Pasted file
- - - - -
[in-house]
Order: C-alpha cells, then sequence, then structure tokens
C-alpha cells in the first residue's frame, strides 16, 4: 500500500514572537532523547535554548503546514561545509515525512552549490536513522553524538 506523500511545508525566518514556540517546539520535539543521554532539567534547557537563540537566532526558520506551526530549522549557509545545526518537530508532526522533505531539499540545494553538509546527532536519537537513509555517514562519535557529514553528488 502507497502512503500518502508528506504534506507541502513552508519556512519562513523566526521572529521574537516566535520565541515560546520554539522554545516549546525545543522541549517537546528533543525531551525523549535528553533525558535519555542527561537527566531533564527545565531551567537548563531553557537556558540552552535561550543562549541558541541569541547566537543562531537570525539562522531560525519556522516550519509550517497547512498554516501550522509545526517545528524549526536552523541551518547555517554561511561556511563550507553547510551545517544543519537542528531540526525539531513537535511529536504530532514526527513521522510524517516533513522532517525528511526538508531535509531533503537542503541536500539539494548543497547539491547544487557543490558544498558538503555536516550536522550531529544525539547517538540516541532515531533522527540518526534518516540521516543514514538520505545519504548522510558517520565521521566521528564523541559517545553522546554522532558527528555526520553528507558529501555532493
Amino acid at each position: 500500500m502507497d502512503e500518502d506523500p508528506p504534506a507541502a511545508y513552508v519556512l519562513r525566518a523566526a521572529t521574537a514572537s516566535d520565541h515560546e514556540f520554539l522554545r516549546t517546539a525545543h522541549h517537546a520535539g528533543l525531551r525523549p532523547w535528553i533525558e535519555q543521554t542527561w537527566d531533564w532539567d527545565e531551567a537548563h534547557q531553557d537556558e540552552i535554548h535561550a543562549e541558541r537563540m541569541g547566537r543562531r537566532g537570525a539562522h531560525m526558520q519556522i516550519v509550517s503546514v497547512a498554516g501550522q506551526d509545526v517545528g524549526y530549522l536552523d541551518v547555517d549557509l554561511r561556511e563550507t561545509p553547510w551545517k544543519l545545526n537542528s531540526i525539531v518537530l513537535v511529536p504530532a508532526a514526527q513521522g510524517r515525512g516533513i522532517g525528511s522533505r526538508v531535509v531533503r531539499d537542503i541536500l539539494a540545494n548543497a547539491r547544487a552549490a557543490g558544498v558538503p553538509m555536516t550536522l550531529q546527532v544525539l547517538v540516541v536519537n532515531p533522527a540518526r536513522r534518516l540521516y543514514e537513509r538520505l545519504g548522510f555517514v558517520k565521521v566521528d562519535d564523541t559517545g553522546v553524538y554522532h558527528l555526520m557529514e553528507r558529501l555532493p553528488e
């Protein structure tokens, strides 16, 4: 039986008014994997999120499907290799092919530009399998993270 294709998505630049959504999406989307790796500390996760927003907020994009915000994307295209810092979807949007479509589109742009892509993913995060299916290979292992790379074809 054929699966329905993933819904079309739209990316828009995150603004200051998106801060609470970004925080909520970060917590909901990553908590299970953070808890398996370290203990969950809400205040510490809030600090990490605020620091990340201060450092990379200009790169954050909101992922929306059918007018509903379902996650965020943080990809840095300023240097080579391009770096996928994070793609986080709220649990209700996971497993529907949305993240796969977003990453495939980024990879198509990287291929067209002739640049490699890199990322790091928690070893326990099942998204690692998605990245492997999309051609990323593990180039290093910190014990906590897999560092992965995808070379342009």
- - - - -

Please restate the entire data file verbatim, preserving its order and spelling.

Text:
[in-house]
Order: C-alpha cells, then sequence, then structure tokens
C-alpha cells in the first residue's frame, strides 16, 4: 500500500514572537532523547535554548503546514561545509515525512552549490536513522553524538 506523500511545508525566518514556540517546539520535539543521554532539567534547557537563540537566532526558520506551526530549522549557509545545526518537530508532526522533505531539499540545494553538509546527532536519537537513509555517514562519535557529514553528488 502507497502512503500518502508528506504534506507541502513552508519556512519562513523566526521572529521574537516566535520565541515560546520554539522554545516549546525545543522541549517537546528533543525531551525523549535528553533525558535519555542527561537527566531533564527545565531551567537548563531553557537556558540552552535561550543562549541558541541569541547566537543562531537570525539562522531560525519556522516550519509550517497547512498554516501550522509545526517545528524549526536552523541551518547555517554561511561556511563550507553547510551545517544543519537542528531540526525539531513537535511529536504530532514526527513521522510524517516533513522532517525528511526538508531535509531533503537542503541536500539539494548543497547539491547544487557543490558544498558538503555536516550536522550531529544525539547517538540516541532515531533522527540518526534518516540521516543514514538520505545519504548522510558517520565521521566521528564523541559517545553522546554522532558527528555526520553528507558529501555532493
Amino acid at each position: 500500500m502507497d502512503e500518502d506523500p508528506p504534506a507541502a511545508y513552508v519556512l519562513r525566518a523566526a521572529t521574537a514572537s516566535d520565541h515560546e514556540f520554539l522554545r516549546t517546539a525545543h522541549h517537546a520535539g528533543l525531551r525523549p532523547w535528553i533525558e535519555q543521554t542527561w537527566d531533564w532539567d527545565e531551567a537548563h534547557q531553557d537556558e540552552i535554548h535561550a543562549e541558541r537563540m541569541g547566537r543562531r537566532g537570525a539562522h531560525m526558520q519556522i516550519v509550517s503546514v497547512a498554516g501550522q506551526d509545526v517545528g524549526y530549522l536552523d541551518v547555517d549557509l554561511r561556511e563550507t561545509p553547510w551545517k544543519l545545526n537542528s531540526i525539531v518537530l513537535v511529536p504530532a508532526a514526527q513521522g510524517r515525512g516533513i522532517g525528511s522533505r526538508v531535509v531533503r531539499d537542503i541536500l539539494a540545494n548543497a547539491r547544487a552549490a557543490g558544498v558538503p553538509m555536516t550536522l550531529q546527532v544525539l547517538v540516541v536519537n532515531p533522527a540518526r536513522r534518516l540521516y543514514e537513509r538520505l545519504g548522510f555517514v558517520k565521521v566521528d562519535d564523541t559517545g553522546v553524538y554522532h558527528l555526520m557529514e553528507r558529501l555532493p553528488e
């Protein structure tokens, strides 16, 4: 039986008014994997999120499907290799092919530009399998993270 294709998505630049959504999406989307790796500390996760927003907020994009915000994307295209810092979807949007479509589109742009892509993913995060299916290979292992790379074809 054929699966329905993933819904079309739209990316828009995150603004200051998106801060609470970004925080909520970060917590909901990553908590299970953070808890398996370290203990969950809400205040510490809030600090990490605020620091990340201060450092990379200009790169954050909101992922929306059918007018509903379902996650965020943080990809840095300023240097080579391009770096996928994070793609986080709220649990209700996971497993529907949305993240796969977003990453495939980024990879198509990287291929067209002739640049490699890199990322790091928690070893326990099942998204690692998605990245492997999309051609990323593990180039290093910190014990906590897999560092992965995808070379342009």